Sweet Saturday Samples—Lyuba Meets Lyolya

This week’s excerpt for Sweet Saturday Samples is the conclusion of Chapter 39 of The Twelfth Time. Lyuba meets her new stepsister Lyolya after she comes home from Minnesota, and then everyone has a welcoming party for Lyolya at the Lebedev home in Greenwich Village. Little Kroshka is especially delighted to see this missing member of their family. (Zaychik, Darya’s nickname, is Russian for bunny.)

***

When Lyuba and Dárya get off at Penn Station, Mr. Lebedev, Mrs. Lebedeva, Katrin, and a strange woman are waiting.  Dárya looks uncertainly at her mother as they draw closer to the welcoming party.

“I’m sure she’s a good person.  You can’t distrust all strangers, záychik.”

“Welcome home,” Mr. Lebedev says. “This is your stepsister Lyolya.  We’re going right home to my house for her welcoming party.”

Lyolya hugs Lyuba. “So this is the stepsister I’ve been told I have.  I guess it’s a bit late to welcome you to my family, since our parents have been married for six years.”

“Are you my new aunt?” Dárya asks.

“Yes I am, darling.  What a cute little girl you are.”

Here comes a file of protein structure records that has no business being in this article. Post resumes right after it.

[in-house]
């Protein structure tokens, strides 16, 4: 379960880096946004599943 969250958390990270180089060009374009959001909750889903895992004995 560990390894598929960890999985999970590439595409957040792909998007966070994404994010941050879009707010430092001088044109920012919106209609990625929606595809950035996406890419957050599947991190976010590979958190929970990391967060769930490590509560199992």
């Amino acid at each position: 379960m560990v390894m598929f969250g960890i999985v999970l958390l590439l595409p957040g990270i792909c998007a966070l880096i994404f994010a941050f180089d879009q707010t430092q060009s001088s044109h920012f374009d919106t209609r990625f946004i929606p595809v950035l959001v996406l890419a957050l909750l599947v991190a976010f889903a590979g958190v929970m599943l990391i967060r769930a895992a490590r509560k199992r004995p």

“I hope you weren’t postponing your party till I got back,” Lyuba says. “You didn’t have to put yourselves out like that.”

“I was committed to finishing the run of my show before I had much free time.  And then my father just wanted to wait a few more days for you to be here.  We’re all going to enjoy a nice supper at his house.”

“Don’t even think of going home first to unpack and settle in,” Mr. Lebedev says. “There will be plenty of time for that later.”

“We just got a new Model A while you were away,” Mrs. Lebedeva says proudly as they walk away from the station. “Unlike Iván, your stepfather actually spends his time making sales instead of making friends.  It’s so nice to have your own car.”